Google’s share of the U.S. search market stood at 62.6 percent through June, down from 63.7 percent in the prior month, comScore said. Yahoo followed at 18.9 percent, up from 18.3 percent in May, with Microsoft’s Bing search service in third at 12.7 percent in May.
Attracting more searches is important because the requests yield more opportunities to figure out what’s on people’s minds and show ads tied to those interests. The search engines get paid when a Web surfer clicks on one of the ad links.
If those automated requests had been excluded, Google’s June share would have been 66.2 percent followed by Yahoo at 16.7 percent and Microsoft at 11 percent, according to a breakdown of the comScore figures by Citigroup analyst Mark Mahaney.
In an effort to pose a more formidable challenge to Google, Microsoft will begin processing Yahoo’s search requests late this year or early next year. The partnership could last through the next decade.
The different interpretations of comScore’s numbers stem from searches occurring while Web surfers are looking at photos or reading stories at Yahoo and Microsoft. ComScore has been counting these so-called slideshow and contextual searches since April.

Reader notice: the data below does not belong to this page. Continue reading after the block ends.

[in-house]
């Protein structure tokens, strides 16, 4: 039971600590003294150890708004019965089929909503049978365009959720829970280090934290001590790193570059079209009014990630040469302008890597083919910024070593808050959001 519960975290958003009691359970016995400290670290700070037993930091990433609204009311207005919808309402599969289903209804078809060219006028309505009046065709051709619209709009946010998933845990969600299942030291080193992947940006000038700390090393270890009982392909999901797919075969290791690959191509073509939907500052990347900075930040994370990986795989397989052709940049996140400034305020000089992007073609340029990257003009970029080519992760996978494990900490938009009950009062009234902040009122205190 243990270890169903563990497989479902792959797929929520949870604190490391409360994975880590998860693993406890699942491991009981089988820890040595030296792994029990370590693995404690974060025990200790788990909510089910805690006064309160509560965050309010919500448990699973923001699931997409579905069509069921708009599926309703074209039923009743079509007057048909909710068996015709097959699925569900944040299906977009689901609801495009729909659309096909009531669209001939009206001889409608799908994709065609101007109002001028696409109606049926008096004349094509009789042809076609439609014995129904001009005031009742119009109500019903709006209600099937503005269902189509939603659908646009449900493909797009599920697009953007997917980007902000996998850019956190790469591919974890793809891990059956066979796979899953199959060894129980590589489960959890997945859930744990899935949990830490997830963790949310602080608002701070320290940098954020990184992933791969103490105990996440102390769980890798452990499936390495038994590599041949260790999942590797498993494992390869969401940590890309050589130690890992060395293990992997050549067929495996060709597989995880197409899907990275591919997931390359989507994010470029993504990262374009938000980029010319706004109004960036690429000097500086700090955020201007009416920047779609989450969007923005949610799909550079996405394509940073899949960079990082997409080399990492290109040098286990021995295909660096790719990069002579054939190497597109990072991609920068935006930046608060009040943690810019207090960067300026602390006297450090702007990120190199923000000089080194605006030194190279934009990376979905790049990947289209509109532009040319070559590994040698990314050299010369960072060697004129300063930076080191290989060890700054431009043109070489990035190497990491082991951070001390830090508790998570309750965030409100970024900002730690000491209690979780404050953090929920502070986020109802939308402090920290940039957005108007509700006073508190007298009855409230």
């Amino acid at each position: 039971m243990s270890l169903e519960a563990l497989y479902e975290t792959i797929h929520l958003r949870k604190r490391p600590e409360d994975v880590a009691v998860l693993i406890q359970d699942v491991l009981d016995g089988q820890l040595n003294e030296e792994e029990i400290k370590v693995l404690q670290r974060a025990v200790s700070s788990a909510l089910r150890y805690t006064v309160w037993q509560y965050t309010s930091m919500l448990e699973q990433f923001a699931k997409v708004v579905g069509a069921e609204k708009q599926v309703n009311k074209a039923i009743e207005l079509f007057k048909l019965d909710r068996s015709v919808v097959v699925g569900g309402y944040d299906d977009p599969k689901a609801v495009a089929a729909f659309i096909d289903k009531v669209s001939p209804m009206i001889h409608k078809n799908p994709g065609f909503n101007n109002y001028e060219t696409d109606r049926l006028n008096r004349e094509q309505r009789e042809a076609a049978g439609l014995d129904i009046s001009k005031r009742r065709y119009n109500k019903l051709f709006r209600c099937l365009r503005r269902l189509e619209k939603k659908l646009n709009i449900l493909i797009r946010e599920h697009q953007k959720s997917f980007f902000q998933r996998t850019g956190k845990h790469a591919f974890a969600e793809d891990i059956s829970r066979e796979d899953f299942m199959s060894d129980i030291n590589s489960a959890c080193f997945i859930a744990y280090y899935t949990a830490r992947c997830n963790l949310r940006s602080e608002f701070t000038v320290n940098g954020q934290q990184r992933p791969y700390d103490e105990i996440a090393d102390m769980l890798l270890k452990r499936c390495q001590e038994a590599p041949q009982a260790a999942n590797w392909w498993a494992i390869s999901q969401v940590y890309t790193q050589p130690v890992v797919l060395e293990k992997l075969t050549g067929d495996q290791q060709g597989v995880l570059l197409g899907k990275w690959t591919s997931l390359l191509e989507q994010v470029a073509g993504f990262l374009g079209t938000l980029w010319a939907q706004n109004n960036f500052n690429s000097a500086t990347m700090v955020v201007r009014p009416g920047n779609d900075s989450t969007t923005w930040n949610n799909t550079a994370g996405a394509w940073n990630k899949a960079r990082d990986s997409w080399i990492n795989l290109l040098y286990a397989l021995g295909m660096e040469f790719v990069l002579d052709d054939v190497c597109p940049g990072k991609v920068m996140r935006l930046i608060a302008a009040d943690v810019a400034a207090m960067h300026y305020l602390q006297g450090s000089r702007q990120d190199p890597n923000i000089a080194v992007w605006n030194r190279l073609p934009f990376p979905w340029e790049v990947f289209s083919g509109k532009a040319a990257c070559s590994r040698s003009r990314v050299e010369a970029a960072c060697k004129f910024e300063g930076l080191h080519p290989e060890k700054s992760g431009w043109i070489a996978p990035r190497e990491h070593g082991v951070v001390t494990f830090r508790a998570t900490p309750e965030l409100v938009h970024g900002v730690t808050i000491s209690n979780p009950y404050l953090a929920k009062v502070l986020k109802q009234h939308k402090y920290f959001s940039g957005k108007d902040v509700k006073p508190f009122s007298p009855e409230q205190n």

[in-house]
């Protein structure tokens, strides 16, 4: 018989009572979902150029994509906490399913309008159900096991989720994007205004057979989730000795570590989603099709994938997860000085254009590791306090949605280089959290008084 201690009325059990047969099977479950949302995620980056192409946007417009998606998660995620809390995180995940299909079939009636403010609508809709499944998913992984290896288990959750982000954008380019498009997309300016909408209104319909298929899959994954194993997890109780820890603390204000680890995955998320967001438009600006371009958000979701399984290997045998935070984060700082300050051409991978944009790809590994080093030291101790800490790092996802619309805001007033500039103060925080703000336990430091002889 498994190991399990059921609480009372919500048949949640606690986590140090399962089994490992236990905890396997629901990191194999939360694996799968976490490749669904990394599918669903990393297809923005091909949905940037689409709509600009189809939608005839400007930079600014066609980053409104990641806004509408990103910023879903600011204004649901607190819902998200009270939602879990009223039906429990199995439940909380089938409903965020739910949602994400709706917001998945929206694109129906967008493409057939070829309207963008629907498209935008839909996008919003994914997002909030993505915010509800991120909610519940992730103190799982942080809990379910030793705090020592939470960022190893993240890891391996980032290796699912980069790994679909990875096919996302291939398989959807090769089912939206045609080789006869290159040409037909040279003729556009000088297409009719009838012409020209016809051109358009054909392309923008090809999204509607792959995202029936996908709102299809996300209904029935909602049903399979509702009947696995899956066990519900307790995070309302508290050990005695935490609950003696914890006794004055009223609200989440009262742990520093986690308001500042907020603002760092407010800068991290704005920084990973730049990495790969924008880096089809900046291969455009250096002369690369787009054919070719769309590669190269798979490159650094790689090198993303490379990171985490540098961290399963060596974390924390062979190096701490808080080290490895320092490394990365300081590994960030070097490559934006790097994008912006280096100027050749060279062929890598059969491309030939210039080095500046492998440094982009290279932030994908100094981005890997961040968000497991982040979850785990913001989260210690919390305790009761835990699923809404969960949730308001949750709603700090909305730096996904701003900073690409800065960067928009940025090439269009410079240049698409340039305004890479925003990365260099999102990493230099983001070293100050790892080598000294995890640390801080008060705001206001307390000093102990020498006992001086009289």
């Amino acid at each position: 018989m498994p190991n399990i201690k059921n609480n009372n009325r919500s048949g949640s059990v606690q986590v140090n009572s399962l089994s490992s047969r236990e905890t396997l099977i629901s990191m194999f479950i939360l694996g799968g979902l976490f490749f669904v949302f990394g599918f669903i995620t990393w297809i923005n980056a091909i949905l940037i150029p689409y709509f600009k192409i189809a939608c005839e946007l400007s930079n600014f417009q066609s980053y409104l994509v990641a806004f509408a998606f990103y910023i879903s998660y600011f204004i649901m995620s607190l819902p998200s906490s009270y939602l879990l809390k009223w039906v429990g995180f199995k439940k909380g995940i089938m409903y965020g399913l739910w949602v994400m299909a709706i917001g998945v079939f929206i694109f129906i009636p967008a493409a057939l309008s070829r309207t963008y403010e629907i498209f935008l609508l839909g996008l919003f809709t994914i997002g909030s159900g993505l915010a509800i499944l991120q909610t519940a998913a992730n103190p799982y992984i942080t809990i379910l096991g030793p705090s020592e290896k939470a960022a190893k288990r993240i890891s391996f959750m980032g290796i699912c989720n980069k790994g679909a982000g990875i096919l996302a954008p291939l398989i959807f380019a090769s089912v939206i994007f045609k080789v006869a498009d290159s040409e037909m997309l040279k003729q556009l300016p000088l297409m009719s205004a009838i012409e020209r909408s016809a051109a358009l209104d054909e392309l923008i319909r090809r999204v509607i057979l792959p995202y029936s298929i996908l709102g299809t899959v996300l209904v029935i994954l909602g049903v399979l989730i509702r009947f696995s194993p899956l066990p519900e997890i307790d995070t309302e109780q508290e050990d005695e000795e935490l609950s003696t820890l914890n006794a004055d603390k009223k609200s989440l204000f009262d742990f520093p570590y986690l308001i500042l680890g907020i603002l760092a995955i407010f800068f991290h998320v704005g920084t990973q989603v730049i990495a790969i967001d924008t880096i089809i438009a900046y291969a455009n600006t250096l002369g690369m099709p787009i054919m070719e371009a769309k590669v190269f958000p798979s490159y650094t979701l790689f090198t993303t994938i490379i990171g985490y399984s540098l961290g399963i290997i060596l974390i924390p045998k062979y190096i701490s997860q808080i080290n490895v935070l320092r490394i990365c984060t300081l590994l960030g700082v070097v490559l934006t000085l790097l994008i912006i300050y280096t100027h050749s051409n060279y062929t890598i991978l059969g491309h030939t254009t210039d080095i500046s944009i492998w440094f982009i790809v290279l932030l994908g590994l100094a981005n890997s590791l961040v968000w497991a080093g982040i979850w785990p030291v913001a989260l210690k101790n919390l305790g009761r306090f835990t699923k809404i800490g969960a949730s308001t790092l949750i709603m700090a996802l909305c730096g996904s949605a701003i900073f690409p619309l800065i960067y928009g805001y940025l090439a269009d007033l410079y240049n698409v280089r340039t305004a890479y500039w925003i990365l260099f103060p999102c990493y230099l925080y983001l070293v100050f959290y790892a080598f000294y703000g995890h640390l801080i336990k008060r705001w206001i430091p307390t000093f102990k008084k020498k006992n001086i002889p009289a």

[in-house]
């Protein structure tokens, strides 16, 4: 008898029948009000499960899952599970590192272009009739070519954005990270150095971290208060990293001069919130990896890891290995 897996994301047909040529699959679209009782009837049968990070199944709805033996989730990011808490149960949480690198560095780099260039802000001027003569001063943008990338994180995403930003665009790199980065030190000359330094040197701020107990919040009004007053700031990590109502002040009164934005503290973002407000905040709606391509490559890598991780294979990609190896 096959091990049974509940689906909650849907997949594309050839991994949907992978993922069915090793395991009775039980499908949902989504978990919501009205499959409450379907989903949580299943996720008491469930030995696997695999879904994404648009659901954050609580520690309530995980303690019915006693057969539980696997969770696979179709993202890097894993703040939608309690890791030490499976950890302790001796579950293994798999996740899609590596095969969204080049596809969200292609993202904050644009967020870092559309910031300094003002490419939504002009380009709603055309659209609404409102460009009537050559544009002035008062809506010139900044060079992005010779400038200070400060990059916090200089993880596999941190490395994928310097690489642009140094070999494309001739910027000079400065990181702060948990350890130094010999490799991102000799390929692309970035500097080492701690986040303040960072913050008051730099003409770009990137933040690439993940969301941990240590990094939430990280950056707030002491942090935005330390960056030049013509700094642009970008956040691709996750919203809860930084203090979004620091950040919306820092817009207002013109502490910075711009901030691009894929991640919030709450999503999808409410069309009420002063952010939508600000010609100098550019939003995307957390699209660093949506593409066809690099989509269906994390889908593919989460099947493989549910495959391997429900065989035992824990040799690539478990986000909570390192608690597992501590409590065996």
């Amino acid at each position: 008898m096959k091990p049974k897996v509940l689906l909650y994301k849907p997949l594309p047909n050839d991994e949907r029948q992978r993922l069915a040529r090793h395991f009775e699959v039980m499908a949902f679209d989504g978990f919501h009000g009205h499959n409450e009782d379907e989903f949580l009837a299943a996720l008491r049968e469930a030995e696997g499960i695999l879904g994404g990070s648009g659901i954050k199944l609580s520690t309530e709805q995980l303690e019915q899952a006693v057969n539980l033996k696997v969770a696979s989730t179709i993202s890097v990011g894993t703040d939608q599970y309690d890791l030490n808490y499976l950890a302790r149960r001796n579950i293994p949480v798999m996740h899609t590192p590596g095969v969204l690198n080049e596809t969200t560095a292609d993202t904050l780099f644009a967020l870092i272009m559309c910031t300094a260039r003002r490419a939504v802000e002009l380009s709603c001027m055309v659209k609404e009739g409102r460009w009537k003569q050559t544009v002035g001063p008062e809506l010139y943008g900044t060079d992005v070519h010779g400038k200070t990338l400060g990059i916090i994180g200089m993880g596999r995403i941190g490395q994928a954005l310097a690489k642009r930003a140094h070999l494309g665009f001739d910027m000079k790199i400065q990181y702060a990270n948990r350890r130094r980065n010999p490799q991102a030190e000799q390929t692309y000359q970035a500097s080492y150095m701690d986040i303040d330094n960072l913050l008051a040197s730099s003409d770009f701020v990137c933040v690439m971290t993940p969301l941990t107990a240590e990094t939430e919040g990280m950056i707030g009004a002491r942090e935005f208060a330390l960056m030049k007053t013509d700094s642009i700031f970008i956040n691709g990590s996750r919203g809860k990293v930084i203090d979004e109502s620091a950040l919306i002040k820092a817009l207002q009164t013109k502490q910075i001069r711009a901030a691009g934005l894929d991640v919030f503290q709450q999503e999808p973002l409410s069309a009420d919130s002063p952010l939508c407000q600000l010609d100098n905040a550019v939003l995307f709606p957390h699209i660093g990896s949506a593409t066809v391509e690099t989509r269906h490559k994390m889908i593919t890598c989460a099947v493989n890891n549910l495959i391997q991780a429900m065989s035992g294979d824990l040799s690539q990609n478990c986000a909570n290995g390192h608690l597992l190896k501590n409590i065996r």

In a slideshow, search requests are automatically entered into a box above a series of pictures about a news, sports or entertainment event. For instance, a person scrolling through a Yahoo slideshow Tuesday about the recently apprehended “barefoot bandit” could automatically generate search requests for “Colton Harris-Moore” and “newspaper front pages” without entering anything into a search box.
Contextual searches occur when a cursor overs over a highlighted word on a Web page. When this happens, a search box already filled in with a request pops up.
Analysts downplay the value of slideshow and contextual searches because they doubt the automated requests produce ads likely to lead to moneymaking clicks.
If not for the slideshow and contextual searches, Yahoo would have processed 520 million fewer requests in June and Microsoft would have had 374 million fewer requests, Mahaney wrote in a research note.